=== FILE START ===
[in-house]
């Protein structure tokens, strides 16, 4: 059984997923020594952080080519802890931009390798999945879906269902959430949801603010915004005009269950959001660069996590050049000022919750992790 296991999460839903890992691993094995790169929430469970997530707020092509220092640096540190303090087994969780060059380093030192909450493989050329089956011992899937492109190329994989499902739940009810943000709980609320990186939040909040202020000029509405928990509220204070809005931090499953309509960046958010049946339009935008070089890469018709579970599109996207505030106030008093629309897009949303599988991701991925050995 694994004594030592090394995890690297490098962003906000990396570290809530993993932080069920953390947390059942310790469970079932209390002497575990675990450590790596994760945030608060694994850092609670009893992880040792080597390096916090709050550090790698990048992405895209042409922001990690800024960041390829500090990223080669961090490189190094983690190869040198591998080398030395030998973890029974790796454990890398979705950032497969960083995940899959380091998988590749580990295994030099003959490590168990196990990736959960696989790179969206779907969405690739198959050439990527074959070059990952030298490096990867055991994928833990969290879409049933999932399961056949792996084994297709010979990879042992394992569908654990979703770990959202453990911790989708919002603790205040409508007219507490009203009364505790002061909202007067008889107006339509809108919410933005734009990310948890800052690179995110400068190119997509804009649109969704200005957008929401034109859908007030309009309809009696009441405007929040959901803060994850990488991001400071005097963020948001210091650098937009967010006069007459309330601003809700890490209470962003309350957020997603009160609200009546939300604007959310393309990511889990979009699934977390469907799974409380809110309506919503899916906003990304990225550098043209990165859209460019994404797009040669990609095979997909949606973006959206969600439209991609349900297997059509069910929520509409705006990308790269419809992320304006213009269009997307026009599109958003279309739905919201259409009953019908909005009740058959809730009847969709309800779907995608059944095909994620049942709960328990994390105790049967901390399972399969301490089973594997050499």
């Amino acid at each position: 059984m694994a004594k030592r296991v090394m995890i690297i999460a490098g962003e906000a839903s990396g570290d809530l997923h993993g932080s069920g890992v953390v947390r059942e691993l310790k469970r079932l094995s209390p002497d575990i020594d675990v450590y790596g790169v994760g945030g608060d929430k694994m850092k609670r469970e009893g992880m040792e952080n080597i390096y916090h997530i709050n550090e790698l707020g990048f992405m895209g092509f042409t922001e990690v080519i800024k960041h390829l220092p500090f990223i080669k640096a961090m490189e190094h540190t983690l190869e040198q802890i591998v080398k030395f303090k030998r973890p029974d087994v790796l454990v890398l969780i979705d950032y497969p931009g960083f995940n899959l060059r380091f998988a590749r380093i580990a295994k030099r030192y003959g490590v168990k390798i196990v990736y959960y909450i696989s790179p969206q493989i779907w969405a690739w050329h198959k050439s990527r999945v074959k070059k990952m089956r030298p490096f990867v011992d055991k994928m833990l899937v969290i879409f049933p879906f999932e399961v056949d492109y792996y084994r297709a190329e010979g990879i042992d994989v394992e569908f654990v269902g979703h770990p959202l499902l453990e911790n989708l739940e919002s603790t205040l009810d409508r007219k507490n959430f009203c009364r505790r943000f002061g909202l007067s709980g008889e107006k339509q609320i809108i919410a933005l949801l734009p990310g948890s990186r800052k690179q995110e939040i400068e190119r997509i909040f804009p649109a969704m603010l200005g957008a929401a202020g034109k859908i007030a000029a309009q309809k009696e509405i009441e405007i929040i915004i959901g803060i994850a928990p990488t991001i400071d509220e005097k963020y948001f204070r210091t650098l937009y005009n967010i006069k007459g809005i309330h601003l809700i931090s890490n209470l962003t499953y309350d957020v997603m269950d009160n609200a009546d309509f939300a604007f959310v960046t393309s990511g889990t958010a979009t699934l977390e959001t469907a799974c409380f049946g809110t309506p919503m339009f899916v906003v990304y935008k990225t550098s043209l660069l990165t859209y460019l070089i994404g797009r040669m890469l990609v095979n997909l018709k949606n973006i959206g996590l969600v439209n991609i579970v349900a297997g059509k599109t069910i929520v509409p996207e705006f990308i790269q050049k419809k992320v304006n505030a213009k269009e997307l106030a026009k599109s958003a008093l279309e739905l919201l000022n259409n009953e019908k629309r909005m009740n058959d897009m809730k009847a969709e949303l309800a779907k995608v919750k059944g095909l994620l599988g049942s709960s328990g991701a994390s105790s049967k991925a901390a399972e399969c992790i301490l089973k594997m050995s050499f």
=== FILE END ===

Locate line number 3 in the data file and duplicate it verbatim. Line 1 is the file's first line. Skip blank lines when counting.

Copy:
């Amino acid at each position: 059984m694994a004594k030592r296991v090394m995890i690297i999460a490098g962003e906000a839903s990396g570290d809530l997923h993993g932080s069920g890992v953390v947390r059942e691993l310790k469970r079932l094995s209390p002497d575990i020594d675990v450590y790596g790169v994760g945030g608060d929430k694994m850092k609670r469970e009893g992880m040792e952080n080597i390096y916090h997530i709050n550090e790698l707020g990048f992405m895209g092509f042409t922001e990690v080519i800024k960041h390829l220092p500090f990223i080669k640096a961090m490189e190094h540190t983690l190869e040198q802890i591998v080398k030395f303090k030998r973890p029974d087994v790796l454990v890398l969780i979705d950032y497969p931009g960083f995940n899959l060059r380091f998988a590749r380093i580990a295994k030099r030192y003959g490590v168990k390798i196990v990736y959960y909450i696989s790179p969206q493989i779907w969405a690739w050329h198959k050439s990527r999945v074959k070059k990952m089956r030298p490096f990867v011992d055991k994928m833990l899937v969290i879409f049933p879906f999932e399961v056949d492109y792996y084994r297709a190329e010979g990879i042992d994989v394992e569908f654990v269902g979703h770990p959202l499902l453990e911790n989708l739940e919002s603790t205040l009810d409508r007219k507490n959430f009203c009364r505790r943000f002061g909202l007067s709980g008889e107006k339509q609320i809108i919410a933005l949801l734009p990310g948890s990186r800052k690179q995110e939040i400068e190119r997509i909040f804009p649109a969704m603010l200005g957008a929401a202020g034109k859908i007030a000029a309009q309809k009696e509405i009441e405007i929040i915004i959901g803060i994850a928990p990488t991001i400071d509220e005097k963020y948001f204070r210091t650098l937009y005009n967010i006069k007459g809005i309330h601003l809700i931090s890490n209470l962003t499953y309350d957020v997603m269950d009160n609200a009546d309509f939300a604007f959310v960046t393309s990511g889990t958010a979009t699934l977390e959001t469907a799974c409380f049946g809110t309506p919503m339009f899916v906003v990304y935008k990225t550098s043209l660069l990165t859209y460019l070089i994404g797009r040669m890469l990609v095979n997909l018709k949606n973006i959206g996590l969600v439209n991609i579970v349900a297997g059509k599109t069910i929520v509409p996207e705006f990308i790269q050049k419809k992320v304006n505030a213009k269009e997307l106030a026009k599109s958003a008093l279309e739905l919201l000022n259409n009953e019908k629309r909005m009740n058959d897009m809730k009847a969709e949303l309800a779907k995608v919750k059944g095909l994620l599988g049942s709960s328990g991701a994390s105790s049967k991925a901390a399972e399969c992790i301490l089973k594997m050995s050499f």